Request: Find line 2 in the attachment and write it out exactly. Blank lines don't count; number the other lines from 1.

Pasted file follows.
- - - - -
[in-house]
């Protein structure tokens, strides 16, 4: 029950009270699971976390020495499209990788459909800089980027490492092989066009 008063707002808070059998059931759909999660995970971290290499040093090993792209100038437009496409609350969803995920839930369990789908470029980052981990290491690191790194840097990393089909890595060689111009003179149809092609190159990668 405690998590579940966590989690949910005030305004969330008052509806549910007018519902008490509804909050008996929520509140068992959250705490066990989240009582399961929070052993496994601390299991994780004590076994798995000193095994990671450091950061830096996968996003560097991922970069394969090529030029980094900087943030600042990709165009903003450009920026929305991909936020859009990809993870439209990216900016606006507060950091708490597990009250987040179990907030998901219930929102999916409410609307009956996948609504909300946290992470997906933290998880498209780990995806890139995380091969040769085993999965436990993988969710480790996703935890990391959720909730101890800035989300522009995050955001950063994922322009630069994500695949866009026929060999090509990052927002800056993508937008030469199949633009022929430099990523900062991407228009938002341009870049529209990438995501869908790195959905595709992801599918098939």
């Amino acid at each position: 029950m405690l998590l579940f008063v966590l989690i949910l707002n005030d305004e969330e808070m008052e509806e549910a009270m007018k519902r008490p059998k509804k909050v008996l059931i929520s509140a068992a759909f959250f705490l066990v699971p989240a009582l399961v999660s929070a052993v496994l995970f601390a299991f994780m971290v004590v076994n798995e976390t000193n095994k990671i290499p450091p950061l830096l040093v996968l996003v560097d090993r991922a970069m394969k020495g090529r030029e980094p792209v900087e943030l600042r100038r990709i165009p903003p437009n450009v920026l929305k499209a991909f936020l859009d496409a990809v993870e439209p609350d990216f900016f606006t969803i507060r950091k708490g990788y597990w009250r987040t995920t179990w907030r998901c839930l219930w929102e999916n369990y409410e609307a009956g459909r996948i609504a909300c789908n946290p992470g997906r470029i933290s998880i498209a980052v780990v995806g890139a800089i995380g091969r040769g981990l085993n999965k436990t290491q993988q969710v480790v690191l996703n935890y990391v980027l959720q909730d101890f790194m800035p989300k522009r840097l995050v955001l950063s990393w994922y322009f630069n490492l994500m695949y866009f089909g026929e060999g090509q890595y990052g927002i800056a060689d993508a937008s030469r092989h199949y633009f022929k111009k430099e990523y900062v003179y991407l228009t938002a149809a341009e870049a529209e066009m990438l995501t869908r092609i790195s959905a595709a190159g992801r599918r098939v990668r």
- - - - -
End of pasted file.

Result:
């Protein structure tokens, strides 16, 4: 029950009270699971976390020495499209990788459909800089980027490492092989066009 008063707002808070059998059931759909999660995970971290290499040093090993792209100038437009496409609350969803995920839930369990789908470029980052981990290491690191790194840097990393089909890595060689111009003179149809092609190159990668 405690998590579940966590989690949910005030305004969330008052509806549910007018519902008490509804909050008996929520509140068992959250705490066990989240009582399961929070052993496994601390299991994780004590076994798995000193095994990671450091950061830096996968996003560097991922970069394969090529030029980094900087943030600042990709165009903003450009920026929305991909936020859009990809993870439209990216900016606006507060950091708490597990009250987040179990907030998901219930929102999916409410609307009956996948609504909300946290992470997906933290998880498209780990995806890139995380091969040769085993999965436990993988969710480790996703935890990391959720909730101890800035989300522009995050955001950063994922322009630069994500695949866009026929060999090509990052927002800056993508937008030469199949633009022929430099990523900062991407228009938002341009870049529209990438995501869908790195959905595709992801599918098939």